The Privacy Amendment (Notifiable Data Breaches) Bill 2016 (Bill) was introduced to Parliament on 19 October 2016. The Bill seeks to amend the Privacy Act 1988 (Cth) to include a mandatory data breach notification regime. This follows the introduction and lapse in 2013 of the Privacy Amendment (Privacy Alerts) Bill 2013, and consultation on the exposure draft of the Privacy Amendment (Notification of Serious Data Breaches) Bill 2015. The Bill takes into account stakeholder feedback on each of the previous versions.

Who will need to comply?

The Bill applies to APP entities, including credit providers and credit reporting bodies, and holders of tax file number information.

What are the obligations?

The Bill provides for mandatory reporting in the event of an ‘eligible data breach’. This requires entities to:

  1. prepare a statement describing the data breach and the information concerned, and recommending steps that affected individuals should take in response;
  2. give a copy of the statement to the Privacy Commissioner; and
  3. take reasonable steps to communicate the contents of the statement to the affected individuals (or, if impracticable, publish the statement on its website and take reasonable steps to publicise its contents).

These steps must be carried out as soon as practicable after the entity becomes aware of the data breach.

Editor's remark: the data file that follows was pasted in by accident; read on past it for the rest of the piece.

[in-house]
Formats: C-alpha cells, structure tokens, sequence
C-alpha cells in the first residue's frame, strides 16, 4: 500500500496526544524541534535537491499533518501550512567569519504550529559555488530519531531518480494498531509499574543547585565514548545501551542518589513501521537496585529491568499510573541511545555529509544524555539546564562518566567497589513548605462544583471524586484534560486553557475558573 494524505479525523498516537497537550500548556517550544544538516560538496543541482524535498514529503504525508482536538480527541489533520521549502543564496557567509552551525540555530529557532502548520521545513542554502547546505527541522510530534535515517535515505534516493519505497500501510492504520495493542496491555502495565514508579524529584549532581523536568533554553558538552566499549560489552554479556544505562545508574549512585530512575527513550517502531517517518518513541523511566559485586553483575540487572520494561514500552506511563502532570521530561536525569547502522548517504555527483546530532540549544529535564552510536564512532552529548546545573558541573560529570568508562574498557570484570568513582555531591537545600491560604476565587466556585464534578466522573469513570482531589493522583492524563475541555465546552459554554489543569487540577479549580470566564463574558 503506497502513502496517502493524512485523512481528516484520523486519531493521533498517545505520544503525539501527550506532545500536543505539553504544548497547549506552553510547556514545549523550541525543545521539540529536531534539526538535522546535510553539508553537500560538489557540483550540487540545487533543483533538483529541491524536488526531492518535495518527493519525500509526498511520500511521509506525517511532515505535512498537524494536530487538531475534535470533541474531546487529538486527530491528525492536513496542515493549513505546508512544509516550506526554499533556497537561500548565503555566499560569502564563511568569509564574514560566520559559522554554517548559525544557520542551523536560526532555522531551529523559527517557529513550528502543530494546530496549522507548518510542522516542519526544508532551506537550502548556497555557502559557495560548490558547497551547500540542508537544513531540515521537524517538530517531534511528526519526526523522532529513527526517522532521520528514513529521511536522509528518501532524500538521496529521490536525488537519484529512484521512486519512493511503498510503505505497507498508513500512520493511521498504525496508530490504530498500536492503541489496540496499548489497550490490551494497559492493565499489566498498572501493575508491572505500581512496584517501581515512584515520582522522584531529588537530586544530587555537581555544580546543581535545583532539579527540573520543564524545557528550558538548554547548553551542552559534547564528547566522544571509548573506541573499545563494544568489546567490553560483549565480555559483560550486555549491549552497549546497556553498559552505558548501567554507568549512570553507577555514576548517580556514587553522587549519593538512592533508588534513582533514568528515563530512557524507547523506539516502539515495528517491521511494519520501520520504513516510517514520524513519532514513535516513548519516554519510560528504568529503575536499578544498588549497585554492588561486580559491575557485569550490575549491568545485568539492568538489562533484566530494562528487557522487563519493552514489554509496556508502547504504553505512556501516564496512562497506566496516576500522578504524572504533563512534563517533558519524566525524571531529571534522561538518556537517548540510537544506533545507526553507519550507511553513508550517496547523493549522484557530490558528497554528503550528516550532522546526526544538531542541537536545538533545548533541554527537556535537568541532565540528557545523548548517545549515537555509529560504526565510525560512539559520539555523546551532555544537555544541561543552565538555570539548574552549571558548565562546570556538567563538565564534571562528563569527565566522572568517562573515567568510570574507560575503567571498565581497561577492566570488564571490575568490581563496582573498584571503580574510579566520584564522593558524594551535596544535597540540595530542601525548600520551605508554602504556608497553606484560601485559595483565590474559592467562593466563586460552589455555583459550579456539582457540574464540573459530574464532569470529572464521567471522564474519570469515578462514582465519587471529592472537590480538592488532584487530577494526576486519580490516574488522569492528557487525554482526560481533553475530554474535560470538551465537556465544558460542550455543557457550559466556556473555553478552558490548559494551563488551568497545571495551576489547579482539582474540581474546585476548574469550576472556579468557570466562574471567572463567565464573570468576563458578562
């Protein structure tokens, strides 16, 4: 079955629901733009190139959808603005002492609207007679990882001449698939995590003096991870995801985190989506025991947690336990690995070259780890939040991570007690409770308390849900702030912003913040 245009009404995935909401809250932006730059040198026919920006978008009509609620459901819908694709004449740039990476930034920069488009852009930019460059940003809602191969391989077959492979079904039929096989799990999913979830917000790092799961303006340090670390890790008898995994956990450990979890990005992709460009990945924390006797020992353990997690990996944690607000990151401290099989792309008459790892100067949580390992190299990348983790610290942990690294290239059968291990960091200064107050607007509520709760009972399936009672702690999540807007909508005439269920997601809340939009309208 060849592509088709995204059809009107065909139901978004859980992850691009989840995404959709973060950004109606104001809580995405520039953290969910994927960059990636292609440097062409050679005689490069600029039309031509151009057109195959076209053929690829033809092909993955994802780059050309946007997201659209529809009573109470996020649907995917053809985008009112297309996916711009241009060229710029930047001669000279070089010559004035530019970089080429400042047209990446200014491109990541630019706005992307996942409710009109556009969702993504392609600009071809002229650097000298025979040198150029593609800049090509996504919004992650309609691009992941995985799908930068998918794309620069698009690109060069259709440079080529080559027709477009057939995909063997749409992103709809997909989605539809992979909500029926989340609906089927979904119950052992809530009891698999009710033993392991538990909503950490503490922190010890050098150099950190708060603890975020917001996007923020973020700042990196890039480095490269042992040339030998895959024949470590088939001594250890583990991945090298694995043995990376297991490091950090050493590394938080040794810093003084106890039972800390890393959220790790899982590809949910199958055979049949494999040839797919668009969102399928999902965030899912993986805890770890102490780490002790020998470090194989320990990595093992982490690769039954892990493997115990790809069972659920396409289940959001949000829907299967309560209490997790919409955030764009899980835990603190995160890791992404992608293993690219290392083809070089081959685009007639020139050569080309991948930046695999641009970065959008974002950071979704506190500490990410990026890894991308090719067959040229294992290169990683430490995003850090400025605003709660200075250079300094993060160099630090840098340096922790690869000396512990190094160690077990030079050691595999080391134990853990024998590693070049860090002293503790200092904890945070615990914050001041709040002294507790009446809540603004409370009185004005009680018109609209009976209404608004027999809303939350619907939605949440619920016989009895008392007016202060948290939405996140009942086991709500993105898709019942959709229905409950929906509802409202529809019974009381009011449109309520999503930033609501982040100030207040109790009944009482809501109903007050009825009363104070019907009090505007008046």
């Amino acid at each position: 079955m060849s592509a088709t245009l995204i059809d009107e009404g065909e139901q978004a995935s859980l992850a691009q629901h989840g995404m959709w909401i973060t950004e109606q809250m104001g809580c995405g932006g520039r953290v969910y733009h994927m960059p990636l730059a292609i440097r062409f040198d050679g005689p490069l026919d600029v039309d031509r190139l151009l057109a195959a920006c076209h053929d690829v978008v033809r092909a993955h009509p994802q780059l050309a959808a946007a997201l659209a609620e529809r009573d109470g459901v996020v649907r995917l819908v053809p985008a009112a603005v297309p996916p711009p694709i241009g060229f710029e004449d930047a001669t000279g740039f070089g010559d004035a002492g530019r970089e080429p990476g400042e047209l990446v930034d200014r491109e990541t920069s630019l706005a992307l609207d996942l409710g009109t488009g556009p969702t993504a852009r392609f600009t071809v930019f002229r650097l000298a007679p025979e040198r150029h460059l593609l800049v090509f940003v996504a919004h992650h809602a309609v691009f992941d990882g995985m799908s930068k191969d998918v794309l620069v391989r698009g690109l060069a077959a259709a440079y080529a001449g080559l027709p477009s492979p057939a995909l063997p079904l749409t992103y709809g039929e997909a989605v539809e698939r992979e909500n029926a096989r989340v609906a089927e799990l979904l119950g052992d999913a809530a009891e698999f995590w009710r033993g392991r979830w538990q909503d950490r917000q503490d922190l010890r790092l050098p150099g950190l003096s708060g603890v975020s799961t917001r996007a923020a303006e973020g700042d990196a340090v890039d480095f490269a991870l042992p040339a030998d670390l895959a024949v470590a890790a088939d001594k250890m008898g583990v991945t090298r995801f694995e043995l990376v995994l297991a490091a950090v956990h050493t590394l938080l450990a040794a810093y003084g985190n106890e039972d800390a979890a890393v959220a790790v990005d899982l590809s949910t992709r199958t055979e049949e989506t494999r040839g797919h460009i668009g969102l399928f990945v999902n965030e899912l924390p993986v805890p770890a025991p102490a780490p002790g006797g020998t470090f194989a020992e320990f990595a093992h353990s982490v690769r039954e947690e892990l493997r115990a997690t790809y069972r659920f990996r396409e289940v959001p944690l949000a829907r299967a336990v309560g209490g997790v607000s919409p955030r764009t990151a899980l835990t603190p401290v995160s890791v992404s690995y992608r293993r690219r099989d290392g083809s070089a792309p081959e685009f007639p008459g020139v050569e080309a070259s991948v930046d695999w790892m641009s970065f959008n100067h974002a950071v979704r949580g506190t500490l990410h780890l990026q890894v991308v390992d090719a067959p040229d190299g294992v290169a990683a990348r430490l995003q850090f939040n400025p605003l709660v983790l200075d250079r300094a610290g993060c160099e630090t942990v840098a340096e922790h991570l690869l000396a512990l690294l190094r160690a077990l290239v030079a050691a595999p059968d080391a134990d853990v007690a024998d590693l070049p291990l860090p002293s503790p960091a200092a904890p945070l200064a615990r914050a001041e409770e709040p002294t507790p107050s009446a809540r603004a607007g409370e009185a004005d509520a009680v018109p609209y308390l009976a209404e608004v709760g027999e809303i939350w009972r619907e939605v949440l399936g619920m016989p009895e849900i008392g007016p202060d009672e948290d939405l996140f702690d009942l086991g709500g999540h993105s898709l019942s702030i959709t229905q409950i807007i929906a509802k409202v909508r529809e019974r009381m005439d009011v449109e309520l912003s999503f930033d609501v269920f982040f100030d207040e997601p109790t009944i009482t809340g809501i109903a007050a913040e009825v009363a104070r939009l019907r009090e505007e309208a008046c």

What is an ‘eligible data breach’?

The Bill provides that an eligible data breach will occur where:

  • there has been unauthorised access to or disclosure of information which a reasonable person would conclude would be likely to result in serious harm to any of the individuals to whom the information relates; or
  • information is lost in circumstances where unauthorised access or disclosure is likely and, if it were to occur, a reasonable person would conclude that the access or disclosure would be likely to result in serious harm to any of the individuals to whom the information relates.

Determining whether a reasonable person would conclude that access to, or a disclosure of, information would be likely to result in serious harm will require consideration of a number of factors, such as the sensitivity of the information accessed or disclosed, whether the information is protected by security measures, the likelihood that any such security measures could be overcome, the persons or types of persons who have obtained or could obtain the information, and the nature of the harm to individuals to whom the information relates.

What next?

If the Bill is passed, entities will need to incorporate a compliant data breach reporting regime into their systems and processes. Entities will have 12 months from Royal Assent to do so.